Few families realize that the Olympic Peninsula, one of the wettest, rainiest locations in the country, offers pleasant weather conditions after Labor Day. Visitors still benefit from lush coastal rainforests and dense tree canopies, but often without the area's usual drizzle. Plus, Olympic National Park entices outdoor enthusiasts with both rainforest hikes and beachside relaxation. Kids can climb trees, create driftwood forts and fly kites. Meanwhile, adults can immerse themselves in their striking Pacific Northwest surroundings. Plus, you'll find plenty of great seasonal discounts at several historic lodges. Lake Quinault Lodge is open year-round and provides semi-private tours of the rainforest and lake, while Lake Crescent Lodge is open through January and offers families substantial discounts during the fall shoulder season.

Capitol Reef National Park, Utah

Located near the iconic Arches National Park in Moab, Utah, Capitol Reef National Park is often overlooked by families due to scorching summertime temperatures. But fall ushers in cooler weather, allowing for comfortable hikes on open, less-shaded trails, along with the annual fall harvest at the Capitol Reef orchards. According to Tips for Family Trips, a family travel blog, parents and youngsters can pick fresh fruit off the branches of 3,000 maintained fruit trees, including cherry, apricot and peach trees. After savoring seasonal fruit with the gang, make your way to Moab, where you can rent bikes and weave through many scenic mountain biking trails or, in the cooler months, admire the picturesque park from the comfort of a jeep.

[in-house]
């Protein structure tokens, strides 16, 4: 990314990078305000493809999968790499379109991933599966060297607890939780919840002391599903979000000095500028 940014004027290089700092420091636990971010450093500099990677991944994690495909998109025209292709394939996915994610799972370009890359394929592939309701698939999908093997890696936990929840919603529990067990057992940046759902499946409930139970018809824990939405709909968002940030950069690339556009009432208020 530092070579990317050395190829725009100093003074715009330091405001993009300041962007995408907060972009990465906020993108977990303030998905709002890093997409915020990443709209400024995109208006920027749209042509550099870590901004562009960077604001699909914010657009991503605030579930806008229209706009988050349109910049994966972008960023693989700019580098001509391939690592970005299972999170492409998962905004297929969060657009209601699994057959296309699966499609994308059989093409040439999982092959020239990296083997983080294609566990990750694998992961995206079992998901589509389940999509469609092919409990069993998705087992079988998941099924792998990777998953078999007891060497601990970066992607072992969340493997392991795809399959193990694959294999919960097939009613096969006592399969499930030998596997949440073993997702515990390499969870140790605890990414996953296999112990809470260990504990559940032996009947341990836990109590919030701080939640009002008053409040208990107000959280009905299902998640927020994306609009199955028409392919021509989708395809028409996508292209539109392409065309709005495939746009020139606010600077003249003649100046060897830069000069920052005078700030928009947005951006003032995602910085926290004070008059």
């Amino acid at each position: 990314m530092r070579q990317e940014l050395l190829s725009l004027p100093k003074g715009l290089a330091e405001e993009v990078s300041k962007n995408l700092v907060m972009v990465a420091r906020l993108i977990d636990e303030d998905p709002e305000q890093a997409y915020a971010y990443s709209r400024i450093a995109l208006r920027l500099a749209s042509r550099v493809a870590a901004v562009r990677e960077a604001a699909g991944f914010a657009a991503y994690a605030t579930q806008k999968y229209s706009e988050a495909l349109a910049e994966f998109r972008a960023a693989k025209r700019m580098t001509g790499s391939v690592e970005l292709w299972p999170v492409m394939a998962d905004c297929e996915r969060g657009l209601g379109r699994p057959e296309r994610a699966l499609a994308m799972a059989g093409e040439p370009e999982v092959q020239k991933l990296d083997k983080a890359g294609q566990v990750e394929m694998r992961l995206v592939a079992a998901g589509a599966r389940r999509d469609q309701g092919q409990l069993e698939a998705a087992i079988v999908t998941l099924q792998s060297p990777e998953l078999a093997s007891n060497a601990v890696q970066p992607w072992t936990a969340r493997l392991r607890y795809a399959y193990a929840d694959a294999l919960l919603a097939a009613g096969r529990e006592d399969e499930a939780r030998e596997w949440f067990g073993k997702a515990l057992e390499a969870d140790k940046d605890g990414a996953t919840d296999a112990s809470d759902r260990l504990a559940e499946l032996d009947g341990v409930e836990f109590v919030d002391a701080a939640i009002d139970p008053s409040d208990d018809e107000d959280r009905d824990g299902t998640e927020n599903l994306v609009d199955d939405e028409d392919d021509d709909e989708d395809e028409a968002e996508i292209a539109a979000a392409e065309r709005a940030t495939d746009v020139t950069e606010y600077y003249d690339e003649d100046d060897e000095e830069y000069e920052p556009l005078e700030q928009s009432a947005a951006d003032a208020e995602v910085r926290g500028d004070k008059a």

Yosemite National Park, California

The beauty of Yosemite, naturalist John Muir's favorite playground, is well-known, but visiting when the crowds vanish can feel like a drastically different experience. You and the gang can bunk down overnight at comfortable and affordable camp sites, and take advantage of plenty of parking spaces at trailheads. Plan to rent bikes to cruise around the valley and enjoy popular hikes like the Mist Trail without tourists by your side. And for a truly unique perspective of Yosemite, explore the backcountry along the John Muir Trail.

Do you have a different national park on your list? No matter where you want to go, it's easy to discover fall events and seasonal programming on the National Park Service's Find Your Park page. Educational programs offer age-appropriate activities for kids year-round. And in the autumn months, when crowds diminish, park rangers to offer more in-depth lectures on topics ranging from ecology to history to conservationism. And don't forget, all fourth-grade students and their families are granted free park entry thanks to the Every Kid in a Park program, so take a day and plan a field trip! 

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Practical advice on the art of traveling smarter with tips, tricks and intel from En Route's panel of experts.

Contributors have experience in areas ranging from family travel, adventure travel, experiential travel and budget travel to hotels, cruises and travel rewards and include Amy Whitley, Claire Volkman, Holly Johnson, Marsha Dubrow, Lyn Mettler, Sery Kim, Kyle McCarthy, Erica Lamberg, Jess Moss, Sheryl Nance-Nash, Sherry Laskin, Katie Jackson, Erin Gifford, Roger Sands, Steve Larese, Gwen Pratesi, Erin Block, Dave Parfitt, Kacey Mya, Kimberly Wilson, Susan Portnoy, Donna Tabbert Long and Kitty Bean Yancey.

Edited by Liz Weiss.